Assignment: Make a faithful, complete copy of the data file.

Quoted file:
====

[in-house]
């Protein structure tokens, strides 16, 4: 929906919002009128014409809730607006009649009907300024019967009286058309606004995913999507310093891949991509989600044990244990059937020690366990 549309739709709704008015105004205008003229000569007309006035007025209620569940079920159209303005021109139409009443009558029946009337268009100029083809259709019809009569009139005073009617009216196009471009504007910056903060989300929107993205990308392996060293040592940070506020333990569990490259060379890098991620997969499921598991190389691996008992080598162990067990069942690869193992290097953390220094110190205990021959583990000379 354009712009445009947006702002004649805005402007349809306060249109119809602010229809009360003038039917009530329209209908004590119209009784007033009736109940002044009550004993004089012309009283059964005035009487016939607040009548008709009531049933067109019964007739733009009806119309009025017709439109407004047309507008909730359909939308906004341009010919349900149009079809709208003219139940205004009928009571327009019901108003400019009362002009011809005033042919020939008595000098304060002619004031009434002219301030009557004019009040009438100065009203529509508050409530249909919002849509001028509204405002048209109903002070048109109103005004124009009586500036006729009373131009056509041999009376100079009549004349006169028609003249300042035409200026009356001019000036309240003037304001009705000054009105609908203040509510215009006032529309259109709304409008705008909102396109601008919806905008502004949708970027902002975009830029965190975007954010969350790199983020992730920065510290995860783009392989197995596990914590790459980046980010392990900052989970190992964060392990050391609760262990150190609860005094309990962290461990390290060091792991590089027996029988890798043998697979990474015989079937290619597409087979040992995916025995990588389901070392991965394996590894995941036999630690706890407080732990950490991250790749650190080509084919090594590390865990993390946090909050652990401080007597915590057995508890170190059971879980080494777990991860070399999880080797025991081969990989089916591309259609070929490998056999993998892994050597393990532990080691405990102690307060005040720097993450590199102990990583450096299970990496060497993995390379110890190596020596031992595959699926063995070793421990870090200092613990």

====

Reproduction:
[in-house]
């Protein structure tokens, strides 16, 4: 929906919002009128014409809730607006009649009907300024019967009286058309606004995913999507310093891949991509989600044990244990059937020690366990 549309739709709704008015105004205008003229000569007309006035007025209620569940079920159209303005021109139409009443009558029946009337268009100029083809259709019809009569009139005073009617009216196009471009504007910056903060989300929107993205990308392996060293040592940070506020333990569990490259060379890098991620997969499921598991190389691996008992080598162990067990069942690869193992290097953390220094110190205990021959583990000379 354009712009445009947006702002004649805005402007349809306060249109119809602010229809009360003038039917009530329209209908004590119209009784007033009736109940002044009550004993004089012309009283059964005035009487016939607040009548008709009531049933067109019964007739733009009806119309009025017709439109407004047309507008909730359909939308906004341009010919349900149009079809709208003219139940205004009928009571327009019901108003400019009362002009011809005033042919020939008595000098304060002619004031009434002219301030009557004019009040009438100065009203529509508050409530249909919002849509001028509204405002048209109903002070048109109103005004124009009586500036006729009373131009056509041999009376100079009549004349006169028609003249300042035409200026009356001019000036309240003037304001009705000054009105609908203040509510215009006032529309259109709304409008705008909102396109601008919806905008502004949708970027902002975009830029965190975007954010969350790199983020992730920065510290995860783009392989197995596990914590790459980046980010392990900052989970190992964060392990050391609760262990150190609860005094309990962290461990390290060091792991590089027996029988890798043998697979990474015989079937290619597409087979040992995916025995990588389901070392991965394996590894995941036999630690706890407080732990950490991250790749650190080509084919090594590390865990993390946090909050652990401080007597915590057995508890170190059971879980080494777990991860070399999880080797025991081969990989089916591309259609070929490998056999993998892994050597393990532990080691405990102690307060005040720097993450590199102990990583450096299970990496060497993995390379110890190596020596031992595959699926063995070793421990870090200092613990």